“You start with the objective and move backward. Don’t focus on the results, focus on metrics that drive the results.”

A vAuto recommended practice is for dealers to price used vehicles low enough to spur quick turns of inventory. That ultimately generates higher gross profits than if the cars were priced higher but took longer to sell.

“A dealership manager screaming, ‘We’ve got to make more money on cars,’ is in itself counterproductive,” Griffin says. “If you try to do it by raising prices, you create aging inventory, which is the death of margins.

“Cars are a depreciating asset. Day one is the best opportunity to make the most money on a car. If I price my cars at higher numbers to protect gross, it causes slower inventory turn. It undermines margins.”

Before the age of Internet-driven pricing transparency, many dealers would high-price cars hoping uninformed shoppers would come along and buy them.

That still happens occasionally today, but Griffin says it’s self-defeating in the long run. It’s not necessary to offer the lowest price in town, but a dealer must stay competitive, especially if an Internet shopper is searching for a vehicle by price. Showing up on page four or five of a search-engine result is tantamount to not showing up at all. 

“With today’s transparency, there is a ceiling for what you can get,” Griffin says. “Go over that ceiling, and no one comes in to look at the car.

“So if I want to manage gross margin, I want to manage cost. I want to manage turn. If I sell cars in 20 days, I make more than if I sell them in 40. Then I want to manage transactional efficiency. How does my sales process defend that market-based price, or are we giving away a lot of discounts?”

He likens dealership inventories to stock portfolios.

“Don’t look at individual cars. You may have $2.5 million invested in a used-car inventory. Your job is to get the best return on that $2.5 million, not one piece of it.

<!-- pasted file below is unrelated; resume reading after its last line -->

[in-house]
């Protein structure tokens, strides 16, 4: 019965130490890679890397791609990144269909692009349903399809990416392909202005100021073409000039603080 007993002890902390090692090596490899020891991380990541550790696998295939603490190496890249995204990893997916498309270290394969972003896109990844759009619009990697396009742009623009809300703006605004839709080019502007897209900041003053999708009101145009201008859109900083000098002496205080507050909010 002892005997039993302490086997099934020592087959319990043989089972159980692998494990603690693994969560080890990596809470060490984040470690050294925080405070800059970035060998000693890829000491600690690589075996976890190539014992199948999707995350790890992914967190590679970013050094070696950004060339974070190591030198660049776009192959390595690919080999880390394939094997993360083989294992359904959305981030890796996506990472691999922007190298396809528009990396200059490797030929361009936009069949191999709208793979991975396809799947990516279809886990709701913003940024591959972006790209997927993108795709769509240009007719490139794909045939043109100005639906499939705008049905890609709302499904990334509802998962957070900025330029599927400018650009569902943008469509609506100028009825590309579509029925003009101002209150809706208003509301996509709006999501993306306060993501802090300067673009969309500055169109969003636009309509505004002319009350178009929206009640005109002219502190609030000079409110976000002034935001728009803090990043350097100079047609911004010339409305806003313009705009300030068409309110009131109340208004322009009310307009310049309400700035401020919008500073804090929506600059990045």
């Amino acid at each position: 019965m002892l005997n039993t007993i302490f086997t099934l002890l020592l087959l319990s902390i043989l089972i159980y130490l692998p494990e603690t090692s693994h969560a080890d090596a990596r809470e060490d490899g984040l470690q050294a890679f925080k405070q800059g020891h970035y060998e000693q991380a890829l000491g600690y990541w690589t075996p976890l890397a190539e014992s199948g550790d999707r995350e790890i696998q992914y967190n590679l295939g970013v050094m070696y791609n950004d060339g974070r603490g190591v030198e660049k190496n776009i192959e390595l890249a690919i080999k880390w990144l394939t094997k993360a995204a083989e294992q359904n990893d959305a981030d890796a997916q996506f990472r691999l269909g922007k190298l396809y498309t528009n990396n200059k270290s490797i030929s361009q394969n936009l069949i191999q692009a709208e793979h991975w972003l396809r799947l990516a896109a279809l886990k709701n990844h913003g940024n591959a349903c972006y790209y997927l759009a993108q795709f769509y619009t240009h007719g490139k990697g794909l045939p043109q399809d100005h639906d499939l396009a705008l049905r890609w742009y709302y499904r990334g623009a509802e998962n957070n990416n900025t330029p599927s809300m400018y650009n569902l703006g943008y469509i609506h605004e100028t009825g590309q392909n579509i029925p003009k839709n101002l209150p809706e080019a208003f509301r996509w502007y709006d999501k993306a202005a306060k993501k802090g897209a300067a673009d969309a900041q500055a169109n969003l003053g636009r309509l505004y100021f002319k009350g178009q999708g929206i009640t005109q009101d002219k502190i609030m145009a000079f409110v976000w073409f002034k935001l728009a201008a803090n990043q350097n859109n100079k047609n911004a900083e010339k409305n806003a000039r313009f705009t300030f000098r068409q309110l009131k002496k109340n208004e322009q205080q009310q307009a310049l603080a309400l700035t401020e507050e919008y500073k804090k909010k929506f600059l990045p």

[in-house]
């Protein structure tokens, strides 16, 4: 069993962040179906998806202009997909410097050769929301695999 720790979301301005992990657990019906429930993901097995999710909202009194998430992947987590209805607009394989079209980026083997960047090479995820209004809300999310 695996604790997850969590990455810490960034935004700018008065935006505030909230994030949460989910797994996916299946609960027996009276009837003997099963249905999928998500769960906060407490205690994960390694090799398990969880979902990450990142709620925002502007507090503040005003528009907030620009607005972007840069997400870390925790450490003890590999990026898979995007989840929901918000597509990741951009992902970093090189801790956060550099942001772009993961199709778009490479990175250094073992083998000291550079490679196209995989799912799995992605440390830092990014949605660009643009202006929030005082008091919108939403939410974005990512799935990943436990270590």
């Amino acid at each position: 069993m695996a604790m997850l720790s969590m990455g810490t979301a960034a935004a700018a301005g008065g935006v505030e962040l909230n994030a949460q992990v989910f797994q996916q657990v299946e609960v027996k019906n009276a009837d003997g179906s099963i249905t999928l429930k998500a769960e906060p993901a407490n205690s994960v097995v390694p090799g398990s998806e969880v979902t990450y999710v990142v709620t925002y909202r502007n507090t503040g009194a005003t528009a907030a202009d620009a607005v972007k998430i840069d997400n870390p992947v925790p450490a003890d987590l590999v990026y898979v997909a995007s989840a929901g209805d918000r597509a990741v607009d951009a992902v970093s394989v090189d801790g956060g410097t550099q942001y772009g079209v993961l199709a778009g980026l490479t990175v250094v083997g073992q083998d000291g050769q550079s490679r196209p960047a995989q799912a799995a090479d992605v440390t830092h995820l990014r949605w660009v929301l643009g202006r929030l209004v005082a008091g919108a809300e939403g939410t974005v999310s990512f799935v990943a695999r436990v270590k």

“If your stock portfolio includes Apple, from which you made a whole lot of money, but also includes four stocks that tanked, you can’t go around giving yourself high-fives.”

Vehicle reconditioning is another issue that on the surface can create paradoxes and consequently cause management misjudgments and missed opportunities, Griffin says.

“Some used-car managers look at reconditioning as something that erodes margins, so they may say, ‘I’m not going to buy that car, because it needs $2,000 in recon.’ They are looking at the $2,000 as an expense factor. But the dealership is keeping 65% of that money in its fixed operations for internal parts and service, and dealers will say they want that money. So you have the dealer, fixed-operations manager and the inventory guy looking at the same metric from different viewpoints.”

Griffin’s way to resolve that issue is to adjust the inventory buyer’s pay plan by adding incentives for using internal parts and labor to reconditioning vehicles.

Sometimes, dealership used-car managers will send a car to an auto shop down the street to get it reconditioned because they can get the work done cheaper and faster than at the dealership.  

That may seem odd, but “we see things like that all the time,” Griffin says.